Saturday, October 2, 2010

The Importance of Good Tools, or: Don't Hurt Yourself!

Every good craft starts with tools: a needle, a sewing machine, a hammer. In a chainmailler's case, that tool is pliers. You might need a mandrel and a saw or some wire cutters to make your rings, but without pliers, well.... opening and closing rings with your fingers is pretty tough, so you need some pliers.

I think most beginner maillers do one of two things:

1) Buy heavy-duty pliers from a hardware store, or
2) Buy "jeweler's" pliers from a craft store.

Both of these are fine to start with, but pliers you can buy at hardware or craft stores are only meant for quick uses, not for hours and hours of continued use. Once you get really into it (and you will get really into it!), you're going to want pliers that you can use for hours on end without hurting yourself. Here are the key things I think are important for good pliers:

1) The size is comfortable in your grip

This is a pair of pliers that fits nicely in my hand along with a "mini" pair I picked up at a craft store. The minis are ADORABLE, but horribly, horribly impractical. They are way too small for my hands, which makes working with them extremely awkward. Hardware store pliers that are the size of your entire forearm aren't a good choice, either. (but "electrician's" pliers are a good place to look!)

2) ergonomic or very soft handles that fit nicely in the shape of your hand

This is the type of handle that you'll most often find on craft store pliers. Its pretty much just a thin rubber coating around metal, so after awhile of use you'll start to feel that metal pushing against the palm of you hand pretty acutely.
Most hardware stores offer "tool dip", a gooey substance that you dip tool handles in to to get a thick, rubbery coating. It comes in a lot of colors and you can add multiple layers on your handles for a much softer, squishier grip.

3) little to no "spring-back"

The first picture shows 2 pairs that have small metal strips on the inside handles, this sort of creates a springy lever to help pop the pliers back open. The second photo shows pliers with a spring. Basically, you don't want that spring or springy lever to be too strong, because your pliers will spend more time closed than open, and you don't want to have to put too much pressure on them to keep them closed. If it feels like too much work to hold your pliers closed, you can use another pair to break, bend, or rip that springy piece out! I've never had a pair where I've felt the need to do that, but its an important thing to look out for.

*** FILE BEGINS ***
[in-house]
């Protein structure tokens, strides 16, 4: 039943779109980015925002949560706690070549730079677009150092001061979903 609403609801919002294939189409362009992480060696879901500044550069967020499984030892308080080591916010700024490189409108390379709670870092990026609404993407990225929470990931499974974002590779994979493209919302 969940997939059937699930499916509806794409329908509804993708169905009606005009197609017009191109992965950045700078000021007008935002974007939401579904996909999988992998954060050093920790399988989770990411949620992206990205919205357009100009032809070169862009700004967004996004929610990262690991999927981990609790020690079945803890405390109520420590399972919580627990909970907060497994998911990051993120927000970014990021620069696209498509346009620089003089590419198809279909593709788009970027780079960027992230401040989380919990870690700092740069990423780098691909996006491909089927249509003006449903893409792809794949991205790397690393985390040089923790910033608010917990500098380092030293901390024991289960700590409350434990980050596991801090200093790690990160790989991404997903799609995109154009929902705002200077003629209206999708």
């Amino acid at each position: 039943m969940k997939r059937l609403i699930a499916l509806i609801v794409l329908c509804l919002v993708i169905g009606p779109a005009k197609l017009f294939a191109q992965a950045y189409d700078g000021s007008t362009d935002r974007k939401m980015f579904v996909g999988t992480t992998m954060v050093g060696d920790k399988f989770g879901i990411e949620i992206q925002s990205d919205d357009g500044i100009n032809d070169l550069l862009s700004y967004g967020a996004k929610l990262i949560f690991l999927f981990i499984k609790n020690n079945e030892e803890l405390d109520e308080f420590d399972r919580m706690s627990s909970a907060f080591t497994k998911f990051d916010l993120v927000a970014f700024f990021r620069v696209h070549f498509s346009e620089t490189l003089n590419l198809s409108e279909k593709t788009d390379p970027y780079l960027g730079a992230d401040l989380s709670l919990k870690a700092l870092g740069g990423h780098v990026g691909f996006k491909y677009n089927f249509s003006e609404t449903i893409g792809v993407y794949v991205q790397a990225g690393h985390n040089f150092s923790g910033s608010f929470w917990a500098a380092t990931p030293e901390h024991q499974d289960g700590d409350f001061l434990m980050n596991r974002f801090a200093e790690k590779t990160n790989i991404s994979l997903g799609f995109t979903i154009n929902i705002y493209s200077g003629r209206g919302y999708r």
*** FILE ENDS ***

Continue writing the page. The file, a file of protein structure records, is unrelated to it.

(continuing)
4) Lastly, depending on what metals you plan to work with, you might want one (or both) pairs to have a little "tooth" to them (a textured or ridged surface on the inside, where the ring is held) to help keep your grip on metals that like to fight back, but too much "tooth" and your pliers could make marks on your rings, and the "my dog chewed on it" look isn't a great finish!

So, you know what to look for in good, comfy pliers, but what to get? There are so many kinds! I think every mailler has their own preferences and their own favorite set. Here are mine:

Chain nose (above) and round nose/needle nose (below). Round nose pliers, obviously, are round, and chain nose pliers are rounded on the outside and flat where they meet, creating a D-shaped profile. My chain nose pliers are from Otto Frei's ergonomic line; they have an extremely comfy handle and a very, very slight textured surface on the flat parts, which gives me just enough "tooth" to hold on to rings without marking them. My round nose pliers are electrician's pliers from a hardware store, again with a nice ergonomic handle, and a really nice small tip for handling tiny rings.

Last, but certainly not least, we can't forget every crafter's most important tool: Your hands! Always give yourself breaks. Put the pliers down, let your hand muscles rest. Even if you're really excited to finish your hauberk/necklace/whatever, you want to keep doing this for years without the painful side effects of repeated muscle stress. You'll thank me later :D

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